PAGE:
Biomedical Research Excellence

Who We Are

  • Established in the fall of 2000 under the NIH Institutional Development Award (IDeA) program.
  • Combines the expertise of Nebraska’s leading biomedical research institutions: University of Nebraska-Lincoln, University of Nebraska Medical Center, and Creighton University.
  • Research programs focus on important viral diseases of humans, including HIV-1, Kaposi’s Sarcoma and herpes, as well as viruses within plants and animals.
  • Supported by the Center’s four core facilities: Flow Cytometry, Proteomics, Microscopy, and Bioinformatics.
  • Faculty engage in mentoring young scientists and students from the U.S. and abroad and seek to attract more researchers to Nebraska.


Register for the symposium in virology

Symposium flyer

19th Annual Symposium in Virology
4th annual Prem S. Paul Memorial Virology Symposium
September 6, 2019
Nebraska Union
University of Nebraska-Lincoln


NSF-funded workshop targets microbe-infecting viruses

An upcoming workshop at the University of Nebraska–Lincoln will assemble national experts on the viruses that infect microorganisms — including the microbes responsible for more than half of the planet’s oxygen.

NU again lands in world’s top 100 for U.S. patents


The University of Nebraska system ranked among the top 100 academic institutions worldwide in earning U.S. patents during 2018, the second straight year it has received the distinction for legally protecting research discoveries and technological innovations.

Myron Brakke Exhibit

Myron Brakke, the first Nebraskan elected into the National Academy of Sciences, is honored by an exhibit displaying the first-ever high speed swing bucket rotor that he designed, developed and help manufacture that was central his most notable accomplishment of developing density gradient centrifugation for the purification and characterization of viruses and macromolecules.  The exhibit displays the rotor, information on his life and scientific career, as well as information on significant contributions of Nebraskan scientists to the field of virology. The exhibit was conceived, designed and developed in a collaborative effort of students, staff and faculty in the first-of-its-kind course entitled “Exhibits”. The exhibit is on permanent display in the Ken Morrison Life Sciences Research Center at the University of Nebraska-Lincoln, home of the Nebraska Center for Virology.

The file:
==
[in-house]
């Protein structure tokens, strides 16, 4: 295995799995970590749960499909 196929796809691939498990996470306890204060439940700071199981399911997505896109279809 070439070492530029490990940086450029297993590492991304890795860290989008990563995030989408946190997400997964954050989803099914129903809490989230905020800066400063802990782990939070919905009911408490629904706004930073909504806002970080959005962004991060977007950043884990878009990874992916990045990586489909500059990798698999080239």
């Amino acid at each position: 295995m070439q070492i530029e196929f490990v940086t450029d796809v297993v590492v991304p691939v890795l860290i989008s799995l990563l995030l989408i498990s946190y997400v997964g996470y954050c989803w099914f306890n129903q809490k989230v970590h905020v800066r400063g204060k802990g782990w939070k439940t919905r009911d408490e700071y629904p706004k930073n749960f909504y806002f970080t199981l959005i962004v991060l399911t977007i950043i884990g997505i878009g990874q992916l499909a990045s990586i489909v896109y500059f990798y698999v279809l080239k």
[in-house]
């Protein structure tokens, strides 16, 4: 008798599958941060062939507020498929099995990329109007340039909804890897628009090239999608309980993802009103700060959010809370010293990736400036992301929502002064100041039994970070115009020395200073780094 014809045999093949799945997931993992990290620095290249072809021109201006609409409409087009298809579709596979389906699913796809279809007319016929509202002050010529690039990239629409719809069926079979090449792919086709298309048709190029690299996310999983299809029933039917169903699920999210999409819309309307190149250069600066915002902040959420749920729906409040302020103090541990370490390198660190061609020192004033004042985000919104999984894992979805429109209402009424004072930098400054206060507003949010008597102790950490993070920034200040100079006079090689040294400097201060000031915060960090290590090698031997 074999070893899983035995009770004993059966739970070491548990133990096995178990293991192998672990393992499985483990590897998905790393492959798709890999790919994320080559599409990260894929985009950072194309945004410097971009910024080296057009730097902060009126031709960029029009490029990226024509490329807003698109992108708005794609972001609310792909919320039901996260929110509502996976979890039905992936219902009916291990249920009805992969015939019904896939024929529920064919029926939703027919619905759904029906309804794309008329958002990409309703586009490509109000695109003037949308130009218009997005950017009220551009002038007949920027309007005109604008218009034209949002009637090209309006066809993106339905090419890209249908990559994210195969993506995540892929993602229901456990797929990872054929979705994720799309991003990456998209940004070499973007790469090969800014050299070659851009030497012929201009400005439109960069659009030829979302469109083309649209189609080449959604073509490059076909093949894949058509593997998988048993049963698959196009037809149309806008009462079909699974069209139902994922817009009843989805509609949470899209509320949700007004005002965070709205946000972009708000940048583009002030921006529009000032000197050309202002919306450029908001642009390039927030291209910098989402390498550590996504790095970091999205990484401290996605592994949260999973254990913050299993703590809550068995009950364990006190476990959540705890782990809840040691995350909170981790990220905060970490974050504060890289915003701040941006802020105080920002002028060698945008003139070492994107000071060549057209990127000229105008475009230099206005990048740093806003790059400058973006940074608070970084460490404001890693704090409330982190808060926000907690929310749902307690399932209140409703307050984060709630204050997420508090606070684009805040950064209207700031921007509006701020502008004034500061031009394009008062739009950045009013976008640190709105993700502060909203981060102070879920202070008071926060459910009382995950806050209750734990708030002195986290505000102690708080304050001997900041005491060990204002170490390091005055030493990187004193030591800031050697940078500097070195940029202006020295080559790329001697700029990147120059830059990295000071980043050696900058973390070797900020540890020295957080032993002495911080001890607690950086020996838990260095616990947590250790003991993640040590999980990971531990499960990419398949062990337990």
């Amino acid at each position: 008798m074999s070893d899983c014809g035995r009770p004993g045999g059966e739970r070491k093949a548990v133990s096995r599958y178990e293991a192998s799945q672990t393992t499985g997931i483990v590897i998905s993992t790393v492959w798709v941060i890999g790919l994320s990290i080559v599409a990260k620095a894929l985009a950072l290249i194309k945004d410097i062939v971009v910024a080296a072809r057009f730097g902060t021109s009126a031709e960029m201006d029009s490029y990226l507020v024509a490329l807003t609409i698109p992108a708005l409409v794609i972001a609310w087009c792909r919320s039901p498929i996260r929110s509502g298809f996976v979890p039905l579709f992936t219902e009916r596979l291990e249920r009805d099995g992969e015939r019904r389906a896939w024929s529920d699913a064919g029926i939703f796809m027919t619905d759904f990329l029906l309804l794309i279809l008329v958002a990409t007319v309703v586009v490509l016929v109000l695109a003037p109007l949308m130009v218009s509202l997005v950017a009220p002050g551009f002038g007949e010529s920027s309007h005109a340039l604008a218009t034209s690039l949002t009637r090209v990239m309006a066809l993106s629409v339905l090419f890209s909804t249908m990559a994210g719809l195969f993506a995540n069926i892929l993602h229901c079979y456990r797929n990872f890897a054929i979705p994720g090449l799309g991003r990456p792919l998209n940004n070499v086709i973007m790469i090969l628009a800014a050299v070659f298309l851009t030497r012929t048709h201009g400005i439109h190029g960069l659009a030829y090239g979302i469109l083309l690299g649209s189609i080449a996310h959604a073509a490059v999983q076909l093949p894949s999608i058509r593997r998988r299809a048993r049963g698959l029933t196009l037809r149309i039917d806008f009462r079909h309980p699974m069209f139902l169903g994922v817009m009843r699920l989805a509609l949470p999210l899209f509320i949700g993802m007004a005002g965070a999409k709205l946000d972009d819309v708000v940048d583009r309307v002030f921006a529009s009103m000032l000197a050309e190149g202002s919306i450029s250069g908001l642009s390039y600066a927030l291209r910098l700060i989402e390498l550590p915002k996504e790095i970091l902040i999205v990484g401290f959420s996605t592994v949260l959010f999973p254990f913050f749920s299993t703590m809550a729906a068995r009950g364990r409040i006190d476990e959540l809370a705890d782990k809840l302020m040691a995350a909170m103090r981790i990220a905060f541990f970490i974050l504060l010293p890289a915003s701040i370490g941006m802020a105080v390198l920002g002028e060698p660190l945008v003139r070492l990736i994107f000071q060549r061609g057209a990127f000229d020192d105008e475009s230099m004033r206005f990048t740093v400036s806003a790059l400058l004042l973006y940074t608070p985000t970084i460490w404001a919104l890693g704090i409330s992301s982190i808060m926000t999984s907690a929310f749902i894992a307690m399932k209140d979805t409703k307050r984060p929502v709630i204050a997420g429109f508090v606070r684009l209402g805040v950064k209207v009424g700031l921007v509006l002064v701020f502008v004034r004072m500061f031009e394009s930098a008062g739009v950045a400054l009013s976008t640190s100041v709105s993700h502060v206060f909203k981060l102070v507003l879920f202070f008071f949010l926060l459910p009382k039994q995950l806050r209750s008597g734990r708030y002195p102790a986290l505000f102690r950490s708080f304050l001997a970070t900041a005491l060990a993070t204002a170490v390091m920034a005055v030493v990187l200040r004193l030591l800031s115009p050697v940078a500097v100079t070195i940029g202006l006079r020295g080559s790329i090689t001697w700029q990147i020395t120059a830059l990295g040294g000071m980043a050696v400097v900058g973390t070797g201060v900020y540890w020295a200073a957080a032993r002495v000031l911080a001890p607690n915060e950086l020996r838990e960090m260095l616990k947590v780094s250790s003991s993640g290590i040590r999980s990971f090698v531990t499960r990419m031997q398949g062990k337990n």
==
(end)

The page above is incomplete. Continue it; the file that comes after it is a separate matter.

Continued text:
March for Science April 22, 2017

March for Science

On Saturday April 22nd, people around the world marched for science. Lincoln was no exception with an estimated 2500 participants. Our own members of the NCV were key contributors to the March for Science Lincoln.

$1.3M NIH grant to aid study of plants’ viral defense

Wenjin Fan, Qingsheng Li, Zhe Yuan and Guobin Kang

Hernan Garcia-Ruiz did not understand why the farmers could no longer grow the tomatoes and peppers and beans that had once fed their small town north of Mexico City. He was a child then, watching the farmers reluctantly abandon their favored crops for corn and wheat.

Study confirms simian ancestors of HIV can infect human cells

Wenjin Fan, Qingsheng Li, Zhe Yuan and Guobin Kang.

No one knows exactly how it happened. It may have entered through a cut or bite wound, the blood of a chimpanzee seeping into an exposed fingertip or forearm or foot.

Dr. Asit Pattnaik interviewed by 10/11 about Zika virus

Asit Pattnaik

The Zika Virus has been around since the 1940s, generally in Africa, but it has not been studied in depth. Now though, researchers are hitting the ground running as the virus has spread like wildfire through areas in South and Latin America, and over the last several weeks, multiple cases have been reported.

Nutech Ventures - Breakthrough of the Year


The Breakthrough Innovation of the Year award, which was presented to Hiep Vu, Fernando Osorio, Asit Pattnaik and Fangrui Ma for their PRSS Vaccine. The PRSS Vaccine creates a method for the development of a porcine reproductive and respiratory virus vaccine strain capable of inducing broad protection. Current vaccines on the market only protect against a specific strain of the virus, which costs the swine industry more than $640 million a year.